Last off-season, the future of Craig Smith was in question. After having scored over 20 goals each of the previous three seasons, Smith only hit the twine 12 times over the course of 78 games. And with only 17 assists for a total of 29 points, Smith had even fewer points than in his rookie season. Only in the lockout-shortened season did the once-beloved “Honey Badger” have fewer points. Questions arose: Where is the real Craig Smith? He declined last season, is this a trend that may continue?
People could not have been more wrong about Craig Smith and his game.
Other than perhaps Mike Fisher, it looks like losing the Stanley Cup Final resonated the most with Craig Smith, who has been nothing but a barrel of ferocity all season long. Through 73 games this season, Craig Smith has 21 goals and 23 assists for 44 points, matching his second-highest total. The addition of Kyle Turris and evolution of Kevin Fiala certainly has helped Smith, but the biggest difference has been his shot volume. Last year, Smith only took 151 shots on goal, firing at a measly 7.7 percent. This season, Smith has launched the puck 212 times and is accurate 9.9 percent of the time.
However, if one reduced Smith’s game to just numbers and scoring, you would miss out on perhaps how dominant Smith has been on the ice this season. Craig Smith has always been able to use his speed to drive possession—his lowest 5v5 Corsi-For percentage since 2013 was 51.0 percent. Smith is currently driving at 56.6 percent and, watching his play, it is easy to see why: he simply wins battles.
Tuesday night against the Minnesota Wild, Craig Smith had a shift in the second period where he was absolutely ferocious on the puck. Immediately after jumping the boards, Craig Smith began relentlessly forechecking the Wild defense. Buying enough time for everyone else to change, his linemate Kyle Turris came in and helped him, resulting in the puck popping into Roman Josi’s hands. Brought back into the neutral zone and fired back in, Craig Smith once again fought like a true honey badger along the boards for the puck.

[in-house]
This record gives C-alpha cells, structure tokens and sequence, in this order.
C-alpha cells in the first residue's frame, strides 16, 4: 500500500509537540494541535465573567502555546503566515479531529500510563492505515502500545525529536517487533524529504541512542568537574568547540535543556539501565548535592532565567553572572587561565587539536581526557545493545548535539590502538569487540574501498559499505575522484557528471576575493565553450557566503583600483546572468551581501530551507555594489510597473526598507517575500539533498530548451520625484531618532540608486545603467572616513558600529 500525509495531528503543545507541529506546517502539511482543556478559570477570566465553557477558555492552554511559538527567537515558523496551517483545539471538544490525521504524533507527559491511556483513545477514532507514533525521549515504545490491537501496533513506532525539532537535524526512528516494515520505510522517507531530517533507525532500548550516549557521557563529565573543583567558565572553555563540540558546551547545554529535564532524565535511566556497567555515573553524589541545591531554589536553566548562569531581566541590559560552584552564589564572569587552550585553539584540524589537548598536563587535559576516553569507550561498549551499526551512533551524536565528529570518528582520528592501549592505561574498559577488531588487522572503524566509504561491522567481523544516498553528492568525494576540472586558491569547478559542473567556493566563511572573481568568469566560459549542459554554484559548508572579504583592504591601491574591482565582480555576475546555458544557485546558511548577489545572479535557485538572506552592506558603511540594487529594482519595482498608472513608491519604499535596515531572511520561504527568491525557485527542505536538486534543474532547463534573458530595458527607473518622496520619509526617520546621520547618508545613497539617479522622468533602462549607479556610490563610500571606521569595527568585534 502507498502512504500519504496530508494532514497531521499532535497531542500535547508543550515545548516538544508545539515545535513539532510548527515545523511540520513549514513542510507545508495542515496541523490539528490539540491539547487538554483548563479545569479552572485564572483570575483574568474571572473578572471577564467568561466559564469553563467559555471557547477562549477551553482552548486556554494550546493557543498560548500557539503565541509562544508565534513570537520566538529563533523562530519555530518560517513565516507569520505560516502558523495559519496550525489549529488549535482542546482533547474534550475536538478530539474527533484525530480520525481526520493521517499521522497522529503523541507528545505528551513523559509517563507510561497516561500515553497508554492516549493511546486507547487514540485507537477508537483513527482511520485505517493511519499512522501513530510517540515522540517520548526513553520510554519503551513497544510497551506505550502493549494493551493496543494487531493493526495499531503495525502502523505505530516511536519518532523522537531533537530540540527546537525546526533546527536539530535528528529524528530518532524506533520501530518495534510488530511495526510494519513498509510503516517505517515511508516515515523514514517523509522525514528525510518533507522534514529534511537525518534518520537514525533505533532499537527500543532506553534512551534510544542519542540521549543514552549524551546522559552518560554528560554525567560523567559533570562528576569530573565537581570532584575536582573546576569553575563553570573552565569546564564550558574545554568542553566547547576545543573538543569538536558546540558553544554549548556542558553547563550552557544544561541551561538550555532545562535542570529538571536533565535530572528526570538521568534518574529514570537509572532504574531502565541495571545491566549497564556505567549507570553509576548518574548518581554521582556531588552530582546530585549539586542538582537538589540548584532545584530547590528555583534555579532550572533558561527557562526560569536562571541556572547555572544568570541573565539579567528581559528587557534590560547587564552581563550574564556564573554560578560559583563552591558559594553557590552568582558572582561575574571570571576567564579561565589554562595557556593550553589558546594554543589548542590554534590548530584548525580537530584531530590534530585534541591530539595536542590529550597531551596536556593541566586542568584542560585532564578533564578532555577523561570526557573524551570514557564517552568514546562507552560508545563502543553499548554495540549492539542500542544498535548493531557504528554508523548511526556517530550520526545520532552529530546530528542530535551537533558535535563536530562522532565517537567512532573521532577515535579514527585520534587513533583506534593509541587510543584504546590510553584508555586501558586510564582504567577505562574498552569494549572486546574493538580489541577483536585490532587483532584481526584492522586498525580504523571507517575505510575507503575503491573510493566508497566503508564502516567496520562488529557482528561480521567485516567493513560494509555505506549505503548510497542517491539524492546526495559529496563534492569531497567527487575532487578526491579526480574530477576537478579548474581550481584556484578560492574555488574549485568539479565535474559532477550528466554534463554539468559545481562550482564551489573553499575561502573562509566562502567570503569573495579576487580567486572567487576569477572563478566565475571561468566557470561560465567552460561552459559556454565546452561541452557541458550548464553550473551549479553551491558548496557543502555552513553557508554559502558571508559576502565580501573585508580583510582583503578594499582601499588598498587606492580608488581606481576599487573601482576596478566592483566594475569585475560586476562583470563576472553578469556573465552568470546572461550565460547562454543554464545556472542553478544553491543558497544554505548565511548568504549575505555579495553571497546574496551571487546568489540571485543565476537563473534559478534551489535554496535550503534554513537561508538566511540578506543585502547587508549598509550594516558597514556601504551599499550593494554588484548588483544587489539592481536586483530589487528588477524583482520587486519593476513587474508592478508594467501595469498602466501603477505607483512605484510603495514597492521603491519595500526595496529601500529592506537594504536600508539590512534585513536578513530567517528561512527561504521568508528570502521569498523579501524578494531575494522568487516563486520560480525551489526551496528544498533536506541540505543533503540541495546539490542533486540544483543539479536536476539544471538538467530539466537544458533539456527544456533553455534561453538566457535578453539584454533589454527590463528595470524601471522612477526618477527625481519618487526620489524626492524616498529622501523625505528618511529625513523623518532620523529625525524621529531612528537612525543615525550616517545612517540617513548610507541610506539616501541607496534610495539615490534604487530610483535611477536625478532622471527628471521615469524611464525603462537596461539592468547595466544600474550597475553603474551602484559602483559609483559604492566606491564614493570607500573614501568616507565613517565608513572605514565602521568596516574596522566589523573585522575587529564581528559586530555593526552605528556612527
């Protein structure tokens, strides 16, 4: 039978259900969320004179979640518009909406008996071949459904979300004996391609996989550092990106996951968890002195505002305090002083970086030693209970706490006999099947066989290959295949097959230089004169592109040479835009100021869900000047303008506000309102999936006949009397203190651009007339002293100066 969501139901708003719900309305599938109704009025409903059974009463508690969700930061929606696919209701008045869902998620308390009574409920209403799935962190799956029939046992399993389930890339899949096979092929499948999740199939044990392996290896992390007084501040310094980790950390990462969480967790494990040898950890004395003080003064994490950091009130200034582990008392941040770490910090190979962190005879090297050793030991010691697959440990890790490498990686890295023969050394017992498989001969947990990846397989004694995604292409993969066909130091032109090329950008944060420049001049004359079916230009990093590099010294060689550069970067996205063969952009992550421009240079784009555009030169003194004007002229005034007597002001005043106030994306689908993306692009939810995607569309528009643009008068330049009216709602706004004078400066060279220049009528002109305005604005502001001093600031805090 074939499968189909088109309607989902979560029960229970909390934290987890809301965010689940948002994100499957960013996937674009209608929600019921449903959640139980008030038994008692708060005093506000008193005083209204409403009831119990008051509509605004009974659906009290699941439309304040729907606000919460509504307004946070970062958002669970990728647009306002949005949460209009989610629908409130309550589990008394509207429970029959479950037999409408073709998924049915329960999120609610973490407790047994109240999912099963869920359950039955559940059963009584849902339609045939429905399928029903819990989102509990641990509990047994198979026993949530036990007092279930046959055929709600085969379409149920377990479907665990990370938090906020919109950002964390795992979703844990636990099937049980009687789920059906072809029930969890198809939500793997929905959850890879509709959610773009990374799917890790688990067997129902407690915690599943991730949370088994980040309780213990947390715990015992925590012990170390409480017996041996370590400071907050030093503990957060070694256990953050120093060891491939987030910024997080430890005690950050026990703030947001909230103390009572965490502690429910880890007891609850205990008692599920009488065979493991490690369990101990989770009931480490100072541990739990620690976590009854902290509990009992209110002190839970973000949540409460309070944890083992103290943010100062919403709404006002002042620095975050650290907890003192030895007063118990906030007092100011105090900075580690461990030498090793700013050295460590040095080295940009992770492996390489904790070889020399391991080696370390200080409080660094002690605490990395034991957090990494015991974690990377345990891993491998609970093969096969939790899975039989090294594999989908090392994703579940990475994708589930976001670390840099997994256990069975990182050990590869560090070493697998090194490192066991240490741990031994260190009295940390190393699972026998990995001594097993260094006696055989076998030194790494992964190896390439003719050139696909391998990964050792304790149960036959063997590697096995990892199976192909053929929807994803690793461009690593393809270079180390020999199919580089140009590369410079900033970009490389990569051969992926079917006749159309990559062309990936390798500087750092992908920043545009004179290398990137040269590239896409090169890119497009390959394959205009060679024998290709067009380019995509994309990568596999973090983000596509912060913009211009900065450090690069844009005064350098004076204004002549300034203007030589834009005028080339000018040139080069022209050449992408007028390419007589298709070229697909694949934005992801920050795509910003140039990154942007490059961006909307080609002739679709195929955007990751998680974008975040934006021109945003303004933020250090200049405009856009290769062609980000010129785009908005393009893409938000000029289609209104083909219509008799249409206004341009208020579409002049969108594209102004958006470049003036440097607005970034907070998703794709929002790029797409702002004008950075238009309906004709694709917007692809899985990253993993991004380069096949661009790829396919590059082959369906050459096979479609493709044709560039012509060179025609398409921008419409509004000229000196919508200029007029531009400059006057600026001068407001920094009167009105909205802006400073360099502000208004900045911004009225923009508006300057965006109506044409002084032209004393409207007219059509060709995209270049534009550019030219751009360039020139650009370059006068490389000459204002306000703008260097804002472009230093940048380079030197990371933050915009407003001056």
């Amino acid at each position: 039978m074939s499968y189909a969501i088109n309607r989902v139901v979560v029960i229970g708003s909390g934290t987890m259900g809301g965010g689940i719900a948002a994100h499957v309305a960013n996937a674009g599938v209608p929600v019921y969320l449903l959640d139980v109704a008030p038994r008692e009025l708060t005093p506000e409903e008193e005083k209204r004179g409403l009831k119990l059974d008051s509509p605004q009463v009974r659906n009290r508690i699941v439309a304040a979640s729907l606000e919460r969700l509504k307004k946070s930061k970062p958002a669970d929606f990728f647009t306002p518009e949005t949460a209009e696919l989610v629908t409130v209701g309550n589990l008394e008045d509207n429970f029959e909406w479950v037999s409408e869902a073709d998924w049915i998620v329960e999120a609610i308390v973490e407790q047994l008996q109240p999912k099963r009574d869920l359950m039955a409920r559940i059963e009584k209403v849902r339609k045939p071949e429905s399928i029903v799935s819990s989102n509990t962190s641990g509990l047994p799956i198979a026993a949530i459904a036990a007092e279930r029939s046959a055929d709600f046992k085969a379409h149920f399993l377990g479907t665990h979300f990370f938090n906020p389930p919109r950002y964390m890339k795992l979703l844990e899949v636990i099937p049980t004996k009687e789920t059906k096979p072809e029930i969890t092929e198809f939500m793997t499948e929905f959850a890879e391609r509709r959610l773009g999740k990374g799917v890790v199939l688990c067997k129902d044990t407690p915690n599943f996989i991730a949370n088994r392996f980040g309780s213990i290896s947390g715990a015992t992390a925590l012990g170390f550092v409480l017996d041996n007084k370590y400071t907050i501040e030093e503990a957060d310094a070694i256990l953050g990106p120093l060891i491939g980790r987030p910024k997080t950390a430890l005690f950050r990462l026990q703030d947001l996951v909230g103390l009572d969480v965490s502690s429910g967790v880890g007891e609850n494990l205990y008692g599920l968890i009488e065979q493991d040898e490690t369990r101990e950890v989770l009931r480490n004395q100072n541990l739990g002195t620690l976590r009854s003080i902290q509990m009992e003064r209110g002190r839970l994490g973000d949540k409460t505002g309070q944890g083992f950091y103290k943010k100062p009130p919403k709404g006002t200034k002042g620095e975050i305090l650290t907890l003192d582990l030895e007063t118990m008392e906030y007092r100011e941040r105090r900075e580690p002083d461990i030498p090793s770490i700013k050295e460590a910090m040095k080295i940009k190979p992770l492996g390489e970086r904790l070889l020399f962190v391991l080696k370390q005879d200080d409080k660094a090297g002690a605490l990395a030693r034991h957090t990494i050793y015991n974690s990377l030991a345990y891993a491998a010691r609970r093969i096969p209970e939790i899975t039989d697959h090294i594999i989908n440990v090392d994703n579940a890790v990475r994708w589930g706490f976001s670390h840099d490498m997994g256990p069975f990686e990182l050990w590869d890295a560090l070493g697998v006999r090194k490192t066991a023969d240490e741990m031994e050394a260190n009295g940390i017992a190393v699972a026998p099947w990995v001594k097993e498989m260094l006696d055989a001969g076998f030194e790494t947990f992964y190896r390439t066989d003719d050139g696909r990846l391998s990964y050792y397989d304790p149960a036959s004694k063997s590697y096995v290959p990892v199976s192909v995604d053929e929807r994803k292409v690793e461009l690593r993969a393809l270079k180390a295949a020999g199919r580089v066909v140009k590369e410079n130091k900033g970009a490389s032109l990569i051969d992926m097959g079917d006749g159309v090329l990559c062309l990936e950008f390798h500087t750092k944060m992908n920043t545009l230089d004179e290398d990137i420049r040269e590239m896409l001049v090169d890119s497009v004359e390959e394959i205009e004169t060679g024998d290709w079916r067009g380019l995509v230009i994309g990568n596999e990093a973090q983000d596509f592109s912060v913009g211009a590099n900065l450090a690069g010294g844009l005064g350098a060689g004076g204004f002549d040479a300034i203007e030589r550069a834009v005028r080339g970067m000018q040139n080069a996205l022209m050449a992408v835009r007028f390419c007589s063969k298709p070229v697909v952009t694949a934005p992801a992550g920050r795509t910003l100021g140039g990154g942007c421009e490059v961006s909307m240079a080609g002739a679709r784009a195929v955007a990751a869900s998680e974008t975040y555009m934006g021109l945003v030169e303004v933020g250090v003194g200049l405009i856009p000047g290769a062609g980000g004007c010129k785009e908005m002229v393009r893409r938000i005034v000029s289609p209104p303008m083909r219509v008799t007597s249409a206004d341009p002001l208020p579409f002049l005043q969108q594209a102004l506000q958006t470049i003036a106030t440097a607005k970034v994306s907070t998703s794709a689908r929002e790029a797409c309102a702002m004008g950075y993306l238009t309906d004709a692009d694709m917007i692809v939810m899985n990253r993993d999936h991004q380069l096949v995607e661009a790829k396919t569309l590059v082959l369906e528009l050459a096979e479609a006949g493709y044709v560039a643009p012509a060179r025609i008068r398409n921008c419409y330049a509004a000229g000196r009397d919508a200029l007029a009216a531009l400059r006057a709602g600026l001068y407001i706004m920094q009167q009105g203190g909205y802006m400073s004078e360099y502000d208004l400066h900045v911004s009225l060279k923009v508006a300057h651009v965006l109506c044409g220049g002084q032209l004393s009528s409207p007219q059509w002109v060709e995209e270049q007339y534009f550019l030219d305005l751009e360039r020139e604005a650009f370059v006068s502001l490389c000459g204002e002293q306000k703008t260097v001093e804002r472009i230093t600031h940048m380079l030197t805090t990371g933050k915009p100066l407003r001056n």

This visual from HockeyViz demonstrates well Smith’s individual dominance this season. It’s not just Turris or Fiala—Smith has been a machine.
It may not be the most eye-catching statistic, but Craig Smith has 54 takeaways at even strength this year, which leads the Predators and is a personal best for him. Smith has become a very tenacious player. Simultaneously, he’s reduced the number of times he’s given the puck away to 27, the lowest since his rookie season, when he had 26 (but with less playing time and a reduced role).
Last season, Craig Smith had 34 takeaways and 35 giveaways. Improving in that category suggests that something has changed with Smith’s mentality. Craig Smith used to be a player who wins some and loses some when it came to puck battles and, now, he’s one of the most ferocious Predators on the puck. He refuses to lose those battles.
More and more, Craig Smith is proving that last season was a fluke. He has done so by re-inventing his game, becoming a player who utilizes his speed to beat opponents to pucks in corners and, after getting there, winning battles to come out with the puck. Certainly, taking 60 more shots and bouncing back from a career low shooting percentage helps too, but perhaps the higher shot volume plays more into his new fierce mentality. Playing like a man possessed, Smith is off to do bigger and better things for the Predators.